A monopoly exists when a specific person or enterprise is the only supplier of a particular commodity (this contrasts with amonopsony which relates to a single entity's control of a market to purchase a good or service, and with oligopoly which consists of a few entities dominating an industry) Monopolies are thus characterized by a lack of economic competition to produce the good or service and a lack of viable substitute goods. The verb "monopolize" refers to the process by which a company gains the ability to raise prices or exclude competitors. In economics, a monopoly is a single seller. In law, a monopoly is a business entity that has significant market power, that is, the power, to charge high prices. Although monopolies may be big businesses, size is not a characteristic of a monopoly. A small business may still have the power to raise prices in a small industry (or market).
A monopoly is distinguished from a monopsony, in which there is only one buyer of a product or service ; a monopoly may also have monopsony control of a sector of a market. Likewise, a monopoly should be distinguished from a cartel (a form of oligopoly), in which several providers act together to coordinate services, prices or sale of goods. Monopolies, monopsonies and oligopolies are all situations such that one or a few of the entities have market power and therefore interact with their customers (monopoly), suppliers (monopsony) and the other companies (oligopoly) in ways that leave market interactions distorted.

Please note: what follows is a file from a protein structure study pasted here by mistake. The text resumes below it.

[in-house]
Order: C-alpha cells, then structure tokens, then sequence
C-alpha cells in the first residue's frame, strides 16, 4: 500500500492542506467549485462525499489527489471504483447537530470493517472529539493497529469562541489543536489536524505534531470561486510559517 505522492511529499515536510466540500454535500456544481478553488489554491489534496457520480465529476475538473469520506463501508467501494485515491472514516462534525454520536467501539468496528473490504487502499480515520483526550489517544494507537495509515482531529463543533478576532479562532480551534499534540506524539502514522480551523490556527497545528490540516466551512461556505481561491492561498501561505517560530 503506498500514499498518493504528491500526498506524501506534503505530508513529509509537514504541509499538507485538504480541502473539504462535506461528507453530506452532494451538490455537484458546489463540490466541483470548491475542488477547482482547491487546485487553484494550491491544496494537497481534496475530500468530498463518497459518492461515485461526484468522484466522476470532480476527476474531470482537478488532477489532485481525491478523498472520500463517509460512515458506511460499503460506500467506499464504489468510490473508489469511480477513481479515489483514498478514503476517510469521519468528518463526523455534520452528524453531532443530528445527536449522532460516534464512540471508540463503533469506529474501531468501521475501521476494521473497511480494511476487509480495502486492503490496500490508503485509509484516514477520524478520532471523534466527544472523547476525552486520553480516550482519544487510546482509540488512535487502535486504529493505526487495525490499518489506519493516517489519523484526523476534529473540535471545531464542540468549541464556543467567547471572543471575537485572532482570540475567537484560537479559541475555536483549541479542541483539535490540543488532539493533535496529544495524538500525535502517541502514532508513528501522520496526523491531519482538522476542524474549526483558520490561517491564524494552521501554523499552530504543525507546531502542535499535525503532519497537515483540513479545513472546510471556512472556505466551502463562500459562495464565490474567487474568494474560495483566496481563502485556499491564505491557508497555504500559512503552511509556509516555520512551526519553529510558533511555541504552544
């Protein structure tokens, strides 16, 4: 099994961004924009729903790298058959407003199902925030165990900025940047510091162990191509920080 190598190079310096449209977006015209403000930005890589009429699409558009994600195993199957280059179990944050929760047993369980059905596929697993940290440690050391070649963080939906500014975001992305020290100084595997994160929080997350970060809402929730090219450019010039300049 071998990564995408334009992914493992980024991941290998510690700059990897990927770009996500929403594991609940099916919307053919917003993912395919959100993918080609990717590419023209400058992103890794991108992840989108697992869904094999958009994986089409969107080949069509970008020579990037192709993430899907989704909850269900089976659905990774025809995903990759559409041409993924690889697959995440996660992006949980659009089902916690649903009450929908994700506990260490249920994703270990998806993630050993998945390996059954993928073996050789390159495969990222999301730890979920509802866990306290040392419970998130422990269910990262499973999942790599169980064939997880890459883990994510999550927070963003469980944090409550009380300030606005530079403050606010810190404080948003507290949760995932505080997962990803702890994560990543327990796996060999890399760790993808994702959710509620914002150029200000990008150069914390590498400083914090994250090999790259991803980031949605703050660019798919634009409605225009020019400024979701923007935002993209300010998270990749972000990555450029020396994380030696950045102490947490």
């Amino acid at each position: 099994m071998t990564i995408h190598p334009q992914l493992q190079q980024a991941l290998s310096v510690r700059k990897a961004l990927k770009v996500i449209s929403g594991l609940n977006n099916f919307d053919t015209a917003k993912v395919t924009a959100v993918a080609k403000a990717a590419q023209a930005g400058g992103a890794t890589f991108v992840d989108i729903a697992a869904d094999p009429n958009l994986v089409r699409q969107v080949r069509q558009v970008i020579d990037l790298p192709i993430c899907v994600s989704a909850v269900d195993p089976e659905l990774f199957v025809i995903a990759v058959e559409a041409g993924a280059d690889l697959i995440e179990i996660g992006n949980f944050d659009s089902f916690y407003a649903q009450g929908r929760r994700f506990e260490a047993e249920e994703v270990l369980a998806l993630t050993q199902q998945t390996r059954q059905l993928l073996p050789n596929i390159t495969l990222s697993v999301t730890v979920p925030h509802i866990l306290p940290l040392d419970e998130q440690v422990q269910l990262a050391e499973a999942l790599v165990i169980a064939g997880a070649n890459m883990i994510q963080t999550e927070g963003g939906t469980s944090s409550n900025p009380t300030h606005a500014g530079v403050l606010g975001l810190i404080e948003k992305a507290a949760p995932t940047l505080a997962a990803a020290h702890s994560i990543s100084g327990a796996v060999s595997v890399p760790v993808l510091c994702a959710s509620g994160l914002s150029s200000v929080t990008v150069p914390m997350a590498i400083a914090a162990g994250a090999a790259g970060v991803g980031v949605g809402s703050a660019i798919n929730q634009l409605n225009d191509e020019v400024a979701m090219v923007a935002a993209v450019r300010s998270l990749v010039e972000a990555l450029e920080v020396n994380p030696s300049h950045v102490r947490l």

When not coerced legally to do otherwise, monopolies typically maximize their profit by producing fewer goods and selling them at higher prices than would be the case for perfect competition
Monopolies can be established by a government, form naturally, or form by integration.
In economics, the idea of monopoly is important for the study of market structures, which directly concerns normative aspects of economic competition, and provides the basis for topics such asindustrial organization and economics of regulation. There are four basic types of market structures by traditional economic analysis: perfect competition, monopolistic competition, oligopoly and monopoly. A monopoly is a market structure in which a single supplier produces and sells a given product. If there is a single seller in a certain industry and there are not any close substitutes for the product, then the market structure is that of a "pure monopoly". Sometimes, there are many sellers in an industry and/or there exist many close substitutes for the goods being produced, but nevertheless companies retain some market power. This is termed monopolistic competition, whereas by oligopoly the companies interact strategically.
• Profit Maximizer: Maximizes profits.
• Price Maker: Decides the price of the good or product to be sold. • High Barriers to Entry: Other sellers are unable to enter the market of the monopoly. • Single seller: In a monopoly, there is one seller of the good that produces all the output. Therefore, the whole market is being served by a single company, and for practical purposes, the company is the same as the industry. • Price Discrimination: A monopolist can change the price and quality of the product. He sells more quantities charging less price for the product in a very elastic market and sells less quantities charging high price in a less elastic market.
A natural monopoly is a company that experiences increasing returns to scale over the relevant range of output and relatively high fixed costs. A natural monopoly occurs where the average cost of production "declines throughout the relevant range of product demand". The relevant range of product demand is where the average cost curve is below the demand curve. When this situation occurs, it is always cheaper for one large company to supply the market than multiple smaller companies; in fact, absent...